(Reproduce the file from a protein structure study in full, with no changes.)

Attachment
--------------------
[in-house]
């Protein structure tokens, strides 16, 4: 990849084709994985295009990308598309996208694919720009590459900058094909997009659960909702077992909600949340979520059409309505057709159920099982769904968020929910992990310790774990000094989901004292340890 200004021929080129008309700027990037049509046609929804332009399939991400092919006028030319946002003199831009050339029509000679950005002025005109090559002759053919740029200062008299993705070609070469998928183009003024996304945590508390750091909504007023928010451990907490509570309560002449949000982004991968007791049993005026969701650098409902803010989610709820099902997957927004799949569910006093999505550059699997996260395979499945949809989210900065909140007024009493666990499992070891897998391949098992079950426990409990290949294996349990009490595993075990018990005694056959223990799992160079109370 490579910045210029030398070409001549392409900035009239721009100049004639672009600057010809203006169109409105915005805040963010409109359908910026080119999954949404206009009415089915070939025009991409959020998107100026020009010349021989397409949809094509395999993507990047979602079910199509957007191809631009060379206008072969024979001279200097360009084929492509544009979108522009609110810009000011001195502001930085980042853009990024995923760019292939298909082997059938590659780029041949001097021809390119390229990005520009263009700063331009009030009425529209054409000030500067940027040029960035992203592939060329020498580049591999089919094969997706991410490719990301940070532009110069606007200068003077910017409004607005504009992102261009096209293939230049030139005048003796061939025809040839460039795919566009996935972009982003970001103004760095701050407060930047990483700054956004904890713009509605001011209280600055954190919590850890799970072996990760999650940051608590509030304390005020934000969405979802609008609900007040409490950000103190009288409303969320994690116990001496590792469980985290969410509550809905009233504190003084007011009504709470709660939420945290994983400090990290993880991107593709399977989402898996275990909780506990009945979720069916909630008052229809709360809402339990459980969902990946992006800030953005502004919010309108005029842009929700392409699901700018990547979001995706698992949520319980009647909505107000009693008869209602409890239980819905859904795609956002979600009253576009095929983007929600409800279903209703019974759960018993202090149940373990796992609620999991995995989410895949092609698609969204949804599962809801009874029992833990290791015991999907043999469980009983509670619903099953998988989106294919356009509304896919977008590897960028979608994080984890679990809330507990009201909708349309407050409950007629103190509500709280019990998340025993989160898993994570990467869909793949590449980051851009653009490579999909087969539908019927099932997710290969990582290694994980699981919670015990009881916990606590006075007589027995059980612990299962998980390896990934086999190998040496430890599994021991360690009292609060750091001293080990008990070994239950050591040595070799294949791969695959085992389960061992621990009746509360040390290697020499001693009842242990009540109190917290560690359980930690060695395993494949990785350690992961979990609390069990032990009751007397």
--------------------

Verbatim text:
[in-house]
């Protein structure tokens, strides 16, 4: 990849084709994985295009990308598309996208694919720009590459900058094909997009659960909702077992909600949340979520059409309505057709159920099982769904968020929910992990310790774990000094989901004292340890 200004021929080129008309700027990037049509046609929804332009399939991400092919006028030319946002003199831009050339029509000679950005002025005109090559002759053919740029200062008299993705070609070469998928183009003024996304945590508390750091909504007023928010451990907490509570309560002449949000982004991968007791049993005026969701650098409902803010989610709820099902997957927004799949569910006093999505550059699997996260395979499945949809989210900065909140007024009493666990499992070891897998391949098992079950426990409990290949294996349990009490595993075990018990005694056959223990799992160079109370 490579910045210029030398070409001549392409900035009239721009100049004639672009600057010809203006169109409105915005805040963010409109359908910026080119999954949404206009009415089915070939025009991409959020998107100026020009010349021989397409949809094509395999993507990047979602079910199509957007191809631009060379206008072969024979001279200097360009084929492509544009979108522009609110810009000011001195502001930085980042853009990024995923760019292939298909082997059938590659780029041949001097021809390119390229990005520009263009700063331009009030009425529209054409000030500067940027040029960035992203592939060329020498580049591999089919094969997706991410490719990301940070532009110069606007200068003077910017409004607005504009992102261009096209293939230049030139005048003796061939025809040839460039795919566009996935972009982003970001103004760095701050407060930047990483700054956004904890713009509605001011209280600055954190919590850890799970072996990760999650940051608590509030304390005020934000969405979802609008609900007040409490950000103190009288409303969320994690116990001496590792469980985290969410509550809905009233504190003084007011009504709470709660939420945290994983400090990290993880991107593709399977989402898996275990909780506990009945979720069916909630008052229809709360809402339990459980969902990946992006800030953005502004919010309108005029842009929700392409699901700018990547979001995706698992949520319980009647909505107000009693008869209602409890239980819905859904795609956002979600009253576009095929983007929600409800279903209703019974759960018993202090149940373990796992609620999991995995989410895949092609698609969204949804599962809801009874029992833990290791015991999907043999469980009983509670619903099953998988989106294919356009509304896919977008590897960028979608994080984890679990809330507990009201909708349309407050409950007629103190509500709280019990998340025993989160898993994570990467869909793949590449980051851009653009490579999909087969539908019927099932997710290969990582290694994980699981919670015990009881916990606590006075007589027995059980612990299962998980390896990934086999190998040496430890599994021991360690009292609060750091001293080990008990070994239950050591040595070799294949791969695959085992389960061992621990009746509360040390290697020499001693009842242990009540109190917290560690359980930690060695395993494949990785350690992961979990609390069990032990009751007397």